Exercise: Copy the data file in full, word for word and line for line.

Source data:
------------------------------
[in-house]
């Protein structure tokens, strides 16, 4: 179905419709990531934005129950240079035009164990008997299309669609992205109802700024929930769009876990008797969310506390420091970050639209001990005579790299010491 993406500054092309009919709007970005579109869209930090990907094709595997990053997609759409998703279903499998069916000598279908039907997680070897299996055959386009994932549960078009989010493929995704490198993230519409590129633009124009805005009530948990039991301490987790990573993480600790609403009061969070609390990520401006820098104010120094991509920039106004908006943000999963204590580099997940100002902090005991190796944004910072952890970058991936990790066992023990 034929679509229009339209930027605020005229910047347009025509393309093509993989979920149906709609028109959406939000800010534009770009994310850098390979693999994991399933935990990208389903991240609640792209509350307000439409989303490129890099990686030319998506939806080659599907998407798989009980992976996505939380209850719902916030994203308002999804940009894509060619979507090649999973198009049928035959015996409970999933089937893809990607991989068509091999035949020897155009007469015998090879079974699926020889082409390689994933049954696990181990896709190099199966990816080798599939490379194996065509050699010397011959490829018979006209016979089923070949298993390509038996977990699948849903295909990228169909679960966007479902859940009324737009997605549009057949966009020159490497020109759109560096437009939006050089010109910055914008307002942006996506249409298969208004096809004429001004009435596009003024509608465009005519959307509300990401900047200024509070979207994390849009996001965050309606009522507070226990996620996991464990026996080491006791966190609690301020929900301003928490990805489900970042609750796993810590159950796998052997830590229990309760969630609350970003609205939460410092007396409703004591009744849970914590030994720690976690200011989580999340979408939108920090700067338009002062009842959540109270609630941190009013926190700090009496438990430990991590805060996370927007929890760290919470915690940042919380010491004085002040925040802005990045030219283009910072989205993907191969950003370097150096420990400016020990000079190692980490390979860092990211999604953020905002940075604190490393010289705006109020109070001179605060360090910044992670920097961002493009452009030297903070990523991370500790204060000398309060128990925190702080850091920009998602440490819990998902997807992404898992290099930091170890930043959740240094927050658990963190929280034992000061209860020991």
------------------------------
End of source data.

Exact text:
[in-house]
């Protein structure tokens, strides 16, 4: 179905419709990531934005129950240079035009164990008997299309669609992205109802700024929930769009876990008797969310506390420091970050639209001990005579790299010491 993406500054092309009919709007970005579109869209930090990907094709595997990053997609759409998703279903499998069916000598279908039907997680070897299996055959386009994932549960078009989010493929995704490198993230519409590129633009124009805005009530948990039991301490987790990573993480600790609403009061969070609390990520401006820098104010120094991509920039106004908006943000999963204590580099997940100002902090005991190796944004910072952890970058991936990790066992023990 034929679509229009339209930027605020005229910047347009025509393309093509993989979920149906709609028109959406939000800010534009770009994310850098390979693999994991399933935990990208389903991240609640792209509350307000439409989303490129890099990686030319998506939806080659599907998407798989009980992976996505939380209850719902916030994203308002999804940009894509060619979507090649999973198009049928035959015996409970999933089937893809990607991989068509091999035949020897155009007469015998090879079974699926020889082409390689994933049954696990181990896709190099199966990816080798599939490379194996065509050699010397011959490829018979006209016979089923070949298993390509038996977990699948849903295909990228169909679960966007479902859940009324737009997605549009057949966009020159490497020109759109560096437009939006050089010109910055914008307002942006996506249409298969208004096809004429001004009435596009003024509608465009005519959307509300990401900047200024509070979207994390849009996001965050309606009522507070226990996620996991464990026996080491006791966190609690301020929900301003928490990805489900970042609750796993810590159950796998052997830590229990309760969630609350970003609205939460410092007396409703004591009744849970914590030994720690976690200011989580999340979408939108920090700067338009002062009842959540109270609630941190009013926190700090009496438990430990991590805060996370927007929890760290919470915690940042919380010491004085002040925040802005990045030219283009910072989205993907191969950003370097150096420990400016020990000079190692980490390979860092990211999604953020905002940075604190490393010289705006109020109070001179605060360090910044992670920097961002493009452009030297903070990523991370500790204060000398309060128990925190702080850091920009998602440490819990998902997807992404898992290099930091170890930043959740240094927050658990963190929280034992000061209860020991």